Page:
I creamed the butter and sugar by hand just as I imagined grandma did. There is something I find quite romantic about relying solely on a wooden spoon to bring a batter together. As the brown sugar and butter lightened in color and my arm felt a bit of a burn from the mixing I tossed in the remaining ingredients and sent the cake into a hot oven.

What emerged was a dense cake studded with tart rhubarb and scented with cinnamon making it the perfect cake to transition from Winter to Spring. I used its hearty texture and the presence of a vegetable as an excuse to enjoy it for breakfast – twice. And with an afternoon cup of coffee it paired quite nicely as well.

Grandma was wise to tuck this one away and now thanks to her, I’ve done the same.



Enter your email address: Delivered by FeedBurner

Rhubarb Cake


The simplicity of this cake makes it the perfect solution when a sudden urge to bake emerges. I made a few adjustments to the original recipe – enough to make it feel more me while still maintaining the feel of grandma. 

2 cups chopped (rough 1/2″) rhubarb

1/2 cup (not packed) brown sugar

1 stick (1/2 cup) butter, soft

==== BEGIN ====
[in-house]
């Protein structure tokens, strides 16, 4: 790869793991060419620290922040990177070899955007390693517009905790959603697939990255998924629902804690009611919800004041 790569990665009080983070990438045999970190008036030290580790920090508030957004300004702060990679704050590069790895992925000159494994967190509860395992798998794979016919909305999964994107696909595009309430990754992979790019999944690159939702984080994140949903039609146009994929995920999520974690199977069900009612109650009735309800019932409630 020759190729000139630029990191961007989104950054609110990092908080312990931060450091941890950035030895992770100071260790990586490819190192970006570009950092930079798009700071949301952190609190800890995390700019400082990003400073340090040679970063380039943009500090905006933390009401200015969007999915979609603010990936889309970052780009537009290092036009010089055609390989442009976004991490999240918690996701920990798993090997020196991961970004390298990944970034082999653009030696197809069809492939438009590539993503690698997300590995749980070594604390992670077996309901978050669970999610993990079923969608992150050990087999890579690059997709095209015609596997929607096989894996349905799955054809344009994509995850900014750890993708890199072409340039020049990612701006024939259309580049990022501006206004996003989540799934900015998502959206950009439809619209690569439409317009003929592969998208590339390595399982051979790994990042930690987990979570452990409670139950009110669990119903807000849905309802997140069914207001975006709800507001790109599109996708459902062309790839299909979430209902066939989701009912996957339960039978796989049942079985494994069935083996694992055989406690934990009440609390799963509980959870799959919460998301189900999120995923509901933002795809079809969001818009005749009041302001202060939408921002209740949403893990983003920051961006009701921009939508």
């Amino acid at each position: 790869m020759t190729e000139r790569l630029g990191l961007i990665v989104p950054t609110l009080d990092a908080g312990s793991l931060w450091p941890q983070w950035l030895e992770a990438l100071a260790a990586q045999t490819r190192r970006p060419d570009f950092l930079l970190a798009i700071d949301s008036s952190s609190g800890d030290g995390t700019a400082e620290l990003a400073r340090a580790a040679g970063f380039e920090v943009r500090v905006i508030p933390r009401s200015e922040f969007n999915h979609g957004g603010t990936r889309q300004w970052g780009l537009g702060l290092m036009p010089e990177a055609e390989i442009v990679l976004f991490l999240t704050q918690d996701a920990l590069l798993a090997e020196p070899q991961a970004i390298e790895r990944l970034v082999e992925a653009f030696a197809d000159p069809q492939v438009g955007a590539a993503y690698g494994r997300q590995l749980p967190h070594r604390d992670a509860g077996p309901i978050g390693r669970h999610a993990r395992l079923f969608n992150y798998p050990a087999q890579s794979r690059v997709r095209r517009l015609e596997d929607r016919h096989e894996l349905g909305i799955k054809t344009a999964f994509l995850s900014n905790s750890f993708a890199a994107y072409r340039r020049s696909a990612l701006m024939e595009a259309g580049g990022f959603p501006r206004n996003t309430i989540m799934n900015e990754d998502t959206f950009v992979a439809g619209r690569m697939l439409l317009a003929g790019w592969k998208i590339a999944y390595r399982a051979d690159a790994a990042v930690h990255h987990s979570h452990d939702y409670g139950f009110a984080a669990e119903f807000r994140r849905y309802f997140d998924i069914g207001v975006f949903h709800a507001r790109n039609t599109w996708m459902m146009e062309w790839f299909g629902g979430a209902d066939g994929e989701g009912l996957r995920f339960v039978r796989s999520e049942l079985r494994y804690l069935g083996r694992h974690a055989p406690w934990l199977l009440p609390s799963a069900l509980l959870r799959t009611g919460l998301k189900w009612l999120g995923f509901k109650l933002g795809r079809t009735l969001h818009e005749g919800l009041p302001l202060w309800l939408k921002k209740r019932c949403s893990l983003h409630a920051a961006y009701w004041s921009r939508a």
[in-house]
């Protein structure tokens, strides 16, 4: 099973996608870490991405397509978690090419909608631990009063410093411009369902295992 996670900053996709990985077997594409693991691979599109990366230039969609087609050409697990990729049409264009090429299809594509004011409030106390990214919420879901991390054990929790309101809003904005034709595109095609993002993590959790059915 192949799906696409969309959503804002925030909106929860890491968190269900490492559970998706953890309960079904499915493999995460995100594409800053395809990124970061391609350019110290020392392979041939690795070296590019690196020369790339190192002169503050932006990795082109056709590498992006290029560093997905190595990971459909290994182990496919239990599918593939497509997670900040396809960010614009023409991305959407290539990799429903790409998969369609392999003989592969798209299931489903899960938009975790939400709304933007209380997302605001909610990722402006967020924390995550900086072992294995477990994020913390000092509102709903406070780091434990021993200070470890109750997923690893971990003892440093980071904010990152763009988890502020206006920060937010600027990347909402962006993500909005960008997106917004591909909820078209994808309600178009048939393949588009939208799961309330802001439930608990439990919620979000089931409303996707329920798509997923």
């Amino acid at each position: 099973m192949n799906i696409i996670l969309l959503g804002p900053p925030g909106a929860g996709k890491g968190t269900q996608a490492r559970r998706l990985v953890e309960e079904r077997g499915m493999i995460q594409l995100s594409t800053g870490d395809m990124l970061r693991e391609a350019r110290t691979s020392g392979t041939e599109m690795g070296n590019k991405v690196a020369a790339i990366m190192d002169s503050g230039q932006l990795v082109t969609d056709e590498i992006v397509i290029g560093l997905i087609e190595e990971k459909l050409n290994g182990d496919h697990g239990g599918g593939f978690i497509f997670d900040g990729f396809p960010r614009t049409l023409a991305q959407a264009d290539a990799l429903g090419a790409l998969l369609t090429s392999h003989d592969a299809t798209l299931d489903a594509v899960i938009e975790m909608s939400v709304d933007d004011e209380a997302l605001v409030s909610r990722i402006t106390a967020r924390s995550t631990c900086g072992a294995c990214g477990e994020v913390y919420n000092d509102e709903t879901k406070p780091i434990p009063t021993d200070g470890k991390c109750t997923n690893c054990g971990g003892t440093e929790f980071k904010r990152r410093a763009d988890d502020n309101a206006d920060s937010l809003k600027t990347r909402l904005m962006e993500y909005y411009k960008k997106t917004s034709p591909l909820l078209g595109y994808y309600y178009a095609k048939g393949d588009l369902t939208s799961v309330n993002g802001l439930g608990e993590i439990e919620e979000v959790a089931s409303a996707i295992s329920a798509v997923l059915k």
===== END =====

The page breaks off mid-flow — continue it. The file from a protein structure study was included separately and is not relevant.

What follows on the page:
1 cup (not packed) brown sugar

1 egg

1 teaspoon vanilla

1 cup plain whole milk yogurt

3/4 teaspoon kosher salt

1 cup all-purpose flour

1 cup semolina flour

1 teaspoon cinnamon

1 teaspoon baking soda


Butter and flour a 8 or 9″ (2″ high) round cake pan.

Pre-heat your oven to 350*

In a small bowl add the rhubarb and 1/2 cup brown sugar. Let that sit for 30 minutes.

In a large bowl cream the butter and 1 cup brown sugar until light. Add the egg and vanilla. Add the rhubarb mixture and yogurt. Stir well. In another bowl whisk together the dry ingredients then add it to the rest of the ingredients stirring well to combine.

Spread in your prepared pan and bake for 50- 60 minutes or until the middle of the cake springs back when lightly pressed.

Let cool in the pan for 5 minutes before removing from the pan and cooling completely on a wire rack.